Pic: CC BY-NC 2.0 bit.ly/fp-nhs
Following the government's 3% award to NHS workers, all the health unions will be running informal consultations of their members over the next month.
The award falls way below the claims of each union, Unison £2,000, RCN 12%, GMB and Unite 15%, and the current RPI rate of inflation, 3.9%, making it yet another real-terms pay cut. The fact that the government has met the Pay Review Body recommendation only shows how inadequate that body is.
All the unions have condemned the award. Unison, the largest health trade union, will be asking members if they accept the award or reject it and are prepared to take action up to and including strike action. GMB will be consulting members with a reject recommendation.
The RCN has said it will consult on what action members are prepared to take, although the "what next" document they issued last month talked of a three-step process with an initial consultation on the award before seeking members' views on action.
Activists are organising for these consultations to see high turn-outs, overwhelming rejections of the award, and strong support for action. Our focus should be ensure that our union branches take the campaign seriously. Local unions should be running meetings, walk-abouts, and stalls in workplaces, and issuing publicity making the case for action.
New reps or campaign contacts should be recruited in every workplace. Activists can organise protests, and leafleting sessions to raise the profile of the campaign. The next steps to formal ballots need to be taken with the momentum that can come from big turn-outs in the informal consultations.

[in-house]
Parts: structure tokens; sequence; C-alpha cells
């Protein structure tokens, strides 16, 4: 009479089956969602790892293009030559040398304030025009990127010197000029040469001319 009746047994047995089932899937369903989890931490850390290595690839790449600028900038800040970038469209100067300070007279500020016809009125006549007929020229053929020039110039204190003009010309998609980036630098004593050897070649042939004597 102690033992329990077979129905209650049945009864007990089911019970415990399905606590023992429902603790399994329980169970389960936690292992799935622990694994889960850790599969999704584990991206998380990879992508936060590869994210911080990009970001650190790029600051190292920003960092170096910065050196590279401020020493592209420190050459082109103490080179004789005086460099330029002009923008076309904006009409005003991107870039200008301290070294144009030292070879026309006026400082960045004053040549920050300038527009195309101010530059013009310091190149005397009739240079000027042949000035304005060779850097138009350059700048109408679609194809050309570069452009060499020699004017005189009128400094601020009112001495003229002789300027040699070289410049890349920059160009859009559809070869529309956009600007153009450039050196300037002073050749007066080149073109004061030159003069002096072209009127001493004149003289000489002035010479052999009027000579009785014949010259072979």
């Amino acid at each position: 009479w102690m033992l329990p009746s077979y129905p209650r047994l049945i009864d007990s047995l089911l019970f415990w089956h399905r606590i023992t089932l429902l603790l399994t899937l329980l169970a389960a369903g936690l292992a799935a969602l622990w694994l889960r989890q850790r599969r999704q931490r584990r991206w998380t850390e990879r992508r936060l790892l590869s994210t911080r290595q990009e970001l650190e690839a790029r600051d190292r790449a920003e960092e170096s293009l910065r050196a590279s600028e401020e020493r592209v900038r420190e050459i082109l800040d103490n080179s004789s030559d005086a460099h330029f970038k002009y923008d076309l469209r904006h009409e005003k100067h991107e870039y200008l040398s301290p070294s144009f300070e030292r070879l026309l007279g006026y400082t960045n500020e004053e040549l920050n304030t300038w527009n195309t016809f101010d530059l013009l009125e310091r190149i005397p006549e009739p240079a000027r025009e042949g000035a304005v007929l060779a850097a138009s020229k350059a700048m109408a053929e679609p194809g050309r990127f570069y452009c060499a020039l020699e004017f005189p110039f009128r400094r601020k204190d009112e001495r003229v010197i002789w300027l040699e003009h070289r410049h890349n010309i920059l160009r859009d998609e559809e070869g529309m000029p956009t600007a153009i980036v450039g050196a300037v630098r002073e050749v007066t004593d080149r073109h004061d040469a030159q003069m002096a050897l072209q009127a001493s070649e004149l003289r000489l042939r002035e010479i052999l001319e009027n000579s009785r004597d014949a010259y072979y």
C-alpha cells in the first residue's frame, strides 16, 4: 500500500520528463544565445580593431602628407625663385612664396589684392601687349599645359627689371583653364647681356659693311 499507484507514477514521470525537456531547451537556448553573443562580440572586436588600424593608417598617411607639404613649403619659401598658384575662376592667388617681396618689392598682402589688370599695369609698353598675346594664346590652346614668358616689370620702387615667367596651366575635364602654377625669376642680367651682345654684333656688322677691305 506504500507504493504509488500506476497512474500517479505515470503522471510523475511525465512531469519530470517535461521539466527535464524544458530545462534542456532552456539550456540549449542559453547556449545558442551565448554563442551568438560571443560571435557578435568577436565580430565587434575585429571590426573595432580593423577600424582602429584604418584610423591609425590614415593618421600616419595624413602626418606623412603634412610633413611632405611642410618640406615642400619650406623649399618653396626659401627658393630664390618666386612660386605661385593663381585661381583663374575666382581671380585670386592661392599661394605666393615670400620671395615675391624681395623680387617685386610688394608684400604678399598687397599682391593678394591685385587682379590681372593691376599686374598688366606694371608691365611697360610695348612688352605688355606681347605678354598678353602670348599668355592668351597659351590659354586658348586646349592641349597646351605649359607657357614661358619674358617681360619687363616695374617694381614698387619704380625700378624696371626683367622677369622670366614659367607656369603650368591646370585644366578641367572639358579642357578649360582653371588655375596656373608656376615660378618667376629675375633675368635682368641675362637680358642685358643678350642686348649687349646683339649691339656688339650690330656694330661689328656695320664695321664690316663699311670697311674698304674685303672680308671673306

That some of the unions, including Unison, are consulting without a "reject" recommendation is disappointing. With the current pressure on the NHS and the demands of the last year, workers are stressed and exhausted. They need a clear message that their trade unions are prepared to lead a fight on pay and that a campaign of action will be pursued to win.
We need to get that message coming out clearly from branches and the Unison National Executive Committee, and mount pressure for a reject recommendation in the formal ballot.
The Health Service Journal says that “senior union sources have suggested to HSJ that although there will be significant noise around the [3%] offer, the larger health unions are unlikely to put up major resistance”. That judgement will be proved wrong only by pressure from the base.
Members' control over any action will be key. Cross-union networks need to be built in the course of this campaigning. Activists should be raising issues of workers' control of emergency cover, disaggregated ballots, solidarity action and strike funds now so that we are equipped to discuss these issues with members and organise effective formal ballots and effective action.